To get round that, in perhaps what is close to one of the strangest ideas ever proposed by a respectable theologian, Peter van Inwagen, has come up with the notion that when you die God snatches away your body to somewhere else and then substitutes a replica corpse in its place to rot away. Compared with that idea Phillip Gosse’s notorious Omphalos appears eminently sane.

Various contributors also demolish the line of argument which compares consciousness to a TV programme and the brain to the set, but no matter what we do to a TV set we cannot change the plot of a soap opera from the one that was broadcast.

To refute these criticisms supporters of survival will have to take on board the findings of modern neuroscience and not wave it away (even the most superficial critics of psychical research usually deal with its evidence better than paranormalists’ treatment of mainstream science) and not to rely on personal abuse and populist rhetoric. Personally I suspect that arguments involving real time survival involving some kind of spooky extra stuff over and above the quotidian things of the world has no traction.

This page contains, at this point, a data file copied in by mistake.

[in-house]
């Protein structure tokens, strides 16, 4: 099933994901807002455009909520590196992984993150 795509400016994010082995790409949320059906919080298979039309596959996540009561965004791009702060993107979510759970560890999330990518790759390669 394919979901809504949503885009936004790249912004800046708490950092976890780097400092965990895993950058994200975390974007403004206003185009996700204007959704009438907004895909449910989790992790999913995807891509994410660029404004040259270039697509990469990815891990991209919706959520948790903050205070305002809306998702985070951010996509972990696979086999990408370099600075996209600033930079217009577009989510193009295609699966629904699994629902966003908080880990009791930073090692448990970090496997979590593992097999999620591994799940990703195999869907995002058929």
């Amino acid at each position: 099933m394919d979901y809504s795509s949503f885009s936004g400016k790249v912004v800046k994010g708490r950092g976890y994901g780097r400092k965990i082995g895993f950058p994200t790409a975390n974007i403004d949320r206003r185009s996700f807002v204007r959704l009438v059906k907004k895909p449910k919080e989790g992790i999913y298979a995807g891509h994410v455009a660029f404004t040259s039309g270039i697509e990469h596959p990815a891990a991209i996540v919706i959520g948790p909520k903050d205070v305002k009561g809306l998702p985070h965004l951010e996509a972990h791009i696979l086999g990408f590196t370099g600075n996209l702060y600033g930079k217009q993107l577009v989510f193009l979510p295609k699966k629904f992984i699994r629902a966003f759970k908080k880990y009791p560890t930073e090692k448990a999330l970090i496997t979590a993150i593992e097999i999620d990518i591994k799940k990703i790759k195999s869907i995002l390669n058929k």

Those who want get-out clauses might try either subjective survival, the idea that brain events lasting only a few seconds might generate subjective experiences lasting for vast periods of time; the possibility that the quotidian things of the world including brains, bodies, chairs, TV sets, computers , motor cars and rocks are not what they seem to be, or the idea that in a truly infinite universe people might be born complete with your memories just by chance. The odds against the latter are of course unimaginably greater than astronomical. Of course in a truly infinite universe these extraordinarily unlikely events would still occur an infinite number of times. -- Peter Rogerson